Even if his moniker doesn’t ring a bell immediately, you might notice something familiar about the name of 19th century French engineer Jean-Maurice-Émile Baudot.

It’s that surname, isn’t it? Baudot. Ever wonder where the term “baud” originated? Now you know.

Baud expresses the number of pulses (or voltage changes) that can be transmitted over a network every second. In the early dial-up Internet era, modem speeds were typically represented in a multiple of the baud rate times the number of bits – the smallest unit of digital computer information – that could be crammed into each pulse. If you had a screeching 56k modem back in the day, for example, it meant that it could achieve a data transmission speed of 56,000 bits per second – the product of seven bits per pulse at a baud rate of 8,000.

Baudot developed telegraphs and the transmission systems that supported them. His invention of a multiplexed printing telegraph – one that squeezed multiple transmissions over a single line – was a precursor to the modern telephony environment that has prevailed for decades.

Time division multiplexing (or TDM) is a core enabling technology that has long powered the modern telephone network. It sprang from Baudot’s early work in the telegraph medium.

TDM relies on an elaborate method of synchronizing switches at either end of a circuit so that transmission lines can accommodate more than one signal at a time. Each burst of digital information occupies the line only for an instant – thus the “time” reference in the term. One of the first commercial TDM implementations for audio happened in 1953, when RCA Communications relayed signals from a New York City facility to a Long Island receiving station. Eight years later, Bell Labs developed a TDM network that combined 24 voice calls over a four-wire copper trunk.

The point is that TDM techniques, tracing back to Baudot’s telegraph multiplex system of 1874, have powered modern telecommunications for a long, long time. But there are signs now that time may be running short for TDM.

A significant disruptive force, although it’s hardly a newcomer, is session initiation protocol (or SIP), a set of rules for establishing and tearing down voice and data transmissions over IP networks. SIP originally was conceived in 1996 by developers Henning Schulzrinne (now the FCC’s chief technology officer) and Mark Handley, an Internet Engineering Task Force member and professor at University College London.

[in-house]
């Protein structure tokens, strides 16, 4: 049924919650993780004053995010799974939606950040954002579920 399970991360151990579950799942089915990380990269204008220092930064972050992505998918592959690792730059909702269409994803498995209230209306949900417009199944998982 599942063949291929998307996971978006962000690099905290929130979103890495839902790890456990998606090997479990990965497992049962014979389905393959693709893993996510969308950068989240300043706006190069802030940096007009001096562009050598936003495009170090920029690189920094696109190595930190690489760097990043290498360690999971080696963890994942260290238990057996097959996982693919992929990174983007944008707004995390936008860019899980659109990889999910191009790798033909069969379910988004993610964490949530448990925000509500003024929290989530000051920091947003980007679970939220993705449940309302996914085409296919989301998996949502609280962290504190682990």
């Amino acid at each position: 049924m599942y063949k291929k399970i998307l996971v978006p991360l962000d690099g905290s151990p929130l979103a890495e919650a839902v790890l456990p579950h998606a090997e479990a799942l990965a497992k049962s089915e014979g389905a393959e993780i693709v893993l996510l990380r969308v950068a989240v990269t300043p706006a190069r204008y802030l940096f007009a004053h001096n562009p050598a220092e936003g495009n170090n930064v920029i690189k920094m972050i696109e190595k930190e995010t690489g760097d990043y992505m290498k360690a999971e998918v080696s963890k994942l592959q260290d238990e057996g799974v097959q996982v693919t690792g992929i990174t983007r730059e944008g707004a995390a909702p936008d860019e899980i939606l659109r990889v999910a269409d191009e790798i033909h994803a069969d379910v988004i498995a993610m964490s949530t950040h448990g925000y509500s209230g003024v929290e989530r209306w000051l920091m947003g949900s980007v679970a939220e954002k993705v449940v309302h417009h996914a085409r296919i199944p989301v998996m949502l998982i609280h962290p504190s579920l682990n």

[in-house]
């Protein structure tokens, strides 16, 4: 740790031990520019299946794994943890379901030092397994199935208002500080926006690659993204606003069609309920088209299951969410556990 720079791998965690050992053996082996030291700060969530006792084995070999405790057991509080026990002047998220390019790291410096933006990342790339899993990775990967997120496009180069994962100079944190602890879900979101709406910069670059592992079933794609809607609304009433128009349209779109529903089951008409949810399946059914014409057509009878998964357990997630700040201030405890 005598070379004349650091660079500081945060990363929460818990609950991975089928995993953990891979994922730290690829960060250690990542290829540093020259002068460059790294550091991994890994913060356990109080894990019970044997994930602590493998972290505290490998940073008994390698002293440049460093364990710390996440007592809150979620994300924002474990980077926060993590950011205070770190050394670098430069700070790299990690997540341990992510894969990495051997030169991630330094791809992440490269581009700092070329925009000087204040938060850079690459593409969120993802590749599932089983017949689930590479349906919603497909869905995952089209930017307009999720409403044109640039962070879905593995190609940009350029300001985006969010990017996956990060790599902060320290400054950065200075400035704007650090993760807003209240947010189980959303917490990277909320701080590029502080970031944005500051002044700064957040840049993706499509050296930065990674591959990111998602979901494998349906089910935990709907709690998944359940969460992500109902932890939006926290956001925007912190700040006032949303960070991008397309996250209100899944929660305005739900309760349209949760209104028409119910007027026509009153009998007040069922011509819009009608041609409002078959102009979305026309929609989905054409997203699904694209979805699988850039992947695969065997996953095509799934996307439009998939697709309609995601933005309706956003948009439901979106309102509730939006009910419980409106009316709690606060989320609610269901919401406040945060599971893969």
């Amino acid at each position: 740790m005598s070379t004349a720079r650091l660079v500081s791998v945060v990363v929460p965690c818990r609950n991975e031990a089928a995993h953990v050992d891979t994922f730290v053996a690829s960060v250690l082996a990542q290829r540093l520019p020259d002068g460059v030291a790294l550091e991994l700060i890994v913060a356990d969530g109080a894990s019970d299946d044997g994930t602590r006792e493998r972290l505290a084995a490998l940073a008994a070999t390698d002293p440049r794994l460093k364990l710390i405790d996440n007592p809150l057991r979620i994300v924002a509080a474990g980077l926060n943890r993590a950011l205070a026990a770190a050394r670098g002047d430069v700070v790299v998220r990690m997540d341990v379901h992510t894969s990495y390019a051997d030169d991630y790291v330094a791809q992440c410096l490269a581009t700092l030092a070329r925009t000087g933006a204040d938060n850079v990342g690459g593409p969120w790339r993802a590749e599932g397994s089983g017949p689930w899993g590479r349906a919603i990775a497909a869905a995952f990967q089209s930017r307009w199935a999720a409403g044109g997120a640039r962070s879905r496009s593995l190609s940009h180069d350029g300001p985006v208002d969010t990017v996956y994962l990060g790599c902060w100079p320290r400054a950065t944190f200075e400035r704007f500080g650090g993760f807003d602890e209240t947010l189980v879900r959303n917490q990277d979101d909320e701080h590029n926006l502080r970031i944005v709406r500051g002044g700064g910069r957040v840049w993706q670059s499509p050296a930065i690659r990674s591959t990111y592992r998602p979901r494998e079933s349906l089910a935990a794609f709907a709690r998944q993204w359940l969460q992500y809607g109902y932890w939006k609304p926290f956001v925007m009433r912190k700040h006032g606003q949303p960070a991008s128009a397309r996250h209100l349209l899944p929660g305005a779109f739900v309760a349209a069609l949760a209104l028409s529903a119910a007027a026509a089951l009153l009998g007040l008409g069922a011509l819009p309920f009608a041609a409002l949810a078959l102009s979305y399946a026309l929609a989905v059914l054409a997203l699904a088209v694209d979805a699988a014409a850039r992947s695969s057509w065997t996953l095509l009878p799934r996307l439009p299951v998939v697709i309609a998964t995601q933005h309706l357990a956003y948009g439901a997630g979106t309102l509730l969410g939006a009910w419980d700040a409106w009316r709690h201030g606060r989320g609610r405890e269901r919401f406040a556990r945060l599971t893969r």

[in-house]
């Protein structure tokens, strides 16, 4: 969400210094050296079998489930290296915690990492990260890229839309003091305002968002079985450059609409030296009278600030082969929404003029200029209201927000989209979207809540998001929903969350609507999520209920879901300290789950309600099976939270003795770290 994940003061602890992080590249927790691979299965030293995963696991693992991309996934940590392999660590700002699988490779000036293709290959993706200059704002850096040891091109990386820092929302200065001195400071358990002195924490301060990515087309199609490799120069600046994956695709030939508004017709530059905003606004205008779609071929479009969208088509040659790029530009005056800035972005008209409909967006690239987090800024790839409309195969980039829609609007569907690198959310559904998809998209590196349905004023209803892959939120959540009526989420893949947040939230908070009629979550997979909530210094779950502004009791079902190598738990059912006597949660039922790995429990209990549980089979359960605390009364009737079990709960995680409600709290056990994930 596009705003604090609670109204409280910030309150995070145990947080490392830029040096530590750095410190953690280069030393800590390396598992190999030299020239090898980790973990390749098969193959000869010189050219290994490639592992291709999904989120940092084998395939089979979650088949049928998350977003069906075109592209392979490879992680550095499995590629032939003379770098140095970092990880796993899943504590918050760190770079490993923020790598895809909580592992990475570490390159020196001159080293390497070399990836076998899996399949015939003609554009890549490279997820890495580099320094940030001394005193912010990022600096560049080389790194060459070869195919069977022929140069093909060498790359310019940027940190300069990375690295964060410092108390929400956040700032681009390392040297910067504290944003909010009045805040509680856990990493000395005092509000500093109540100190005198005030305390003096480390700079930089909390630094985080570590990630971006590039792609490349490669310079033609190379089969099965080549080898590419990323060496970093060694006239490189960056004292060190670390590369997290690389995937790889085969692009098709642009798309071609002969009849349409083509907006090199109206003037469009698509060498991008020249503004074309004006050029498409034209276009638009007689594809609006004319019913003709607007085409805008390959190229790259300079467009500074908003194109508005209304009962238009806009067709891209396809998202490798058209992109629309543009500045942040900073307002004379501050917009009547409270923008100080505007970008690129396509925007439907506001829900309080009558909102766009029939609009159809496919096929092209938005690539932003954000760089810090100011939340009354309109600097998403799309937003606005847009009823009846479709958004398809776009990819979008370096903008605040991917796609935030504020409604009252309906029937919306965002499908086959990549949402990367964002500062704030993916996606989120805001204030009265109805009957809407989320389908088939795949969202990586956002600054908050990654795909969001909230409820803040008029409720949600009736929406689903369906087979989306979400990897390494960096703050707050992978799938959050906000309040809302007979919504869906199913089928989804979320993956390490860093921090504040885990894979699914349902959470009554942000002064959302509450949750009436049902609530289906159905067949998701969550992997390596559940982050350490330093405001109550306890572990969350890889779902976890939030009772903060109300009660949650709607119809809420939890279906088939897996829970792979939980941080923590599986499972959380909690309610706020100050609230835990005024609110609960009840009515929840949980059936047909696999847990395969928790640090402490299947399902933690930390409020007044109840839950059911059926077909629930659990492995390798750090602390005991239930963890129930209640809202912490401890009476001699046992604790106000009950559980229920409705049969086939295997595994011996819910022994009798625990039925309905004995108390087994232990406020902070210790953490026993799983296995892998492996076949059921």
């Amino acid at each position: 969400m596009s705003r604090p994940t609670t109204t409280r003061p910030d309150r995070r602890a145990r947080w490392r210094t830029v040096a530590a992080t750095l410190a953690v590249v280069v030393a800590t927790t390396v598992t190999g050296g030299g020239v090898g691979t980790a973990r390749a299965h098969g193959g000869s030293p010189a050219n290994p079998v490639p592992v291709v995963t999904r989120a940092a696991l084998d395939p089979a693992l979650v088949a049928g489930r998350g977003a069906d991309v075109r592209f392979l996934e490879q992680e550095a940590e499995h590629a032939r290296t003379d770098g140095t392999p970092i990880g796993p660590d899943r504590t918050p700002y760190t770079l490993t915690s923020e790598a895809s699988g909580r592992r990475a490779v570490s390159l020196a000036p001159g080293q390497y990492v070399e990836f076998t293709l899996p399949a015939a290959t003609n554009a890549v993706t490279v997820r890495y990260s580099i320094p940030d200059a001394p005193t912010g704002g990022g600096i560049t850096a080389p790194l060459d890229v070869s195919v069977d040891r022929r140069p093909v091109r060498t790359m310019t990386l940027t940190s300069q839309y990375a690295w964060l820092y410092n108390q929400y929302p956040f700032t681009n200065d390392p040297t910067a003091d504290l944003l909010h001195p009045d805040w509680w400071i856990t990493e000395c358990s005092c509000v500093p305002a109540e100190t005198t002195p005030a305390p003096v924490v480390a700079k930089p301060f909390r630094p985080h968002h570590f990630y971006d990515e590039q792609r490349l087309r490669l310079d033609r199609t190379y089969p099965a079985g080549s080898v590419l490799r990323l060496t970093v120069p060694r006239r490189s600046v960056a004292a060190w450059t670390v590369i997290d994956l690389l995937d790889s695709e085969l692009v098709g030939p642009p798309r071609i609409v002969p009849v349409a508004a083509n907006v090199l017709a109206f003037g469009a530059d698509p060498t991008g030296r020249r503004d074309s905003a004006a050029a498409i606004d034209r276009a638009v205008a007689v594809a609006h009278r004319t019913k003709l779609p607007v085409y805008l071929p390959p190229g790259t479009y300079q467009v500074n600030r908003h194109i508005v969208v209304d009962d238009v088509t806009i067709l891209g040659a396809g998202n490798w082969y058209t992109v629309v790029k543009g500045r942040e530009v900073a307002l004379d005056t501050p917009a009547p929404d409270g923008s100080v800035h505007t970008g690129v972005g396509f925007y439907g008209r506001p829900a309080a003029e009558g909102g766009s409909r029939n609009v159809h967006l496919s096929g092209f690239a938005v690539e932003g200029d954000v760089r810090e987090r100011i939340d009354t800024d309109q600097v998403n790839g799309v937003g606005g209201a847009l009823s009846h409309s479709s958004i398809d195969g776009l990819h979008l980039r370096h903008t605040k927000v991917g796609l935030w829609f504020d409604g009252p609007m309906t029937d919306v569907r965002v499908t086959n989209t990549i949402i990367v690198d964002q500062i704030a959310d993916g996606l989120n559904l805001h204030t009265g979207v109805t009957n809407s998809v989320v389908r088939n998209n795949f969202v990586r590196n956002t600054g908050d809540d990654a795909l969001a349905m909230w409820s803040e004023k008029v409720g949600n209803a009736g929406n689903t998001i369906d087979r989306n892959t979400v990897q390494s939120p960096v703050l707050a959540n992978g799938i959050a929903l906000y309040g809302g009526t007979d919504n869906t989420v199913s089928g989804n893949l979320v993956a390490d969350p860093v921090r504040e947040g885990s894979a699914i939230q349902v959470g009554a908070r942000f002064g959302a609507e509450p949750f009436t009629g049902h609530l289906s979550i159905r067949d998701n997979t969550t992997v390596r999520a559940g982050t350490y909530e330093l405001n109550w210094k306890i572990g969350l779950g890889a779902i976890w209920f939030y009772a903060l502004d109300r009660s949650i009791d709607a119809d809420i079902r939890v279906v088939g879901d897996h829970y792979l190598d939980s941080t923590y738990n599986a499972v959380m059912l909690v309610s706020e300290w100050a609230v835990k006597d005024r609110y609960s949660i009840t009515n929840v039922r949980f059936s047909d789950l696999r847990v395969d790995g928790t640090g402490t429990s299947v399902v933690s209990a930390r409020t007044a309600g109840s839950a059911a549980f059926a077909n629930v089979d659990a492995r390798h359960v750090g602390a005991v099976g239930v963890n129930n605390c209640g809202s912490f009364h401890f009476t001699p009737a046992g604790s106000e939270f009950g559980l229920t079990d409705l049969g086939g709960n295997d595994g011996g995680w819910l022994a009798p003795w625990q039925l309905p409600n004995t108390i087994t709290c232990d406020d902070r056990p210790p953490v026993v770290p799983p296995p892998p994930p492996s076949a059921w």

The first iteration of SIP was standardized by the IETF in 2002. Language from the IETF document describes SIP’s essential role for “creating, modifying, and terminating sessions with one or more participants. These sessions include Internet telephone calls, multimedia distribution, and multimedia conferences.” Essentially, SIP accommodated lengthy voice and data sessions that the Internet’s two prevailing protocols, Simple Mail Transfer Protocol (SMTP) and Hypertext Markup Language (HTML), weren’t as good at.

It has taken awhile, but SIP is now exerting its force across the telecommunications landscape. As a foundational enabler for voice-over-IP services, SIP now enjoys broad acceptance from large business and institutional customers, and is a key agent in powering residential VoIP over both managed and “over-the-top” data networks.

The telecommunications research firm EasternManagement said in a March 2013 report that “SIP is so pervasive now, whenever someone acquires a new telephone system it is routine for it to be SIP phone, SIP protocol, IP based.”

Cable companies are now prominent players in SIP Trunking, an increasingly popular successor to TDM telephone networks for large businesses.

SIP’s rise to prominence carries some symbolic importance beyond its marketplace impact. Its origin in the world of the Internet, and not in the traditional telecommunications sector, signals to some a historic changing-of-the-guard in the way networks exchange information.

The SIP Forum, a not-for-profit advocacy group, contends that “We are in the midst of a global transition from a TDM to an IP-based network infrastructure, with an accompanying explosion of new services.”

SIP is all about enabling videoconferencing, intelligent mobility offerings like “follow-me” phone services, live chat over the Internet and more.

None of these, of course, could have been envisioned by a French inventor whose name spawned a measurement unit for data transmission speeds that have long since been leapfrogged. But technologies rarely appear out of thin air. They’re the product of incremental adaptation and improvement. For that reason, the protocol known as SIP owes a debt of gratitude to the man responsible for the world’s earliest incarnation of data multiplexing. Even if we no longer speak in baud.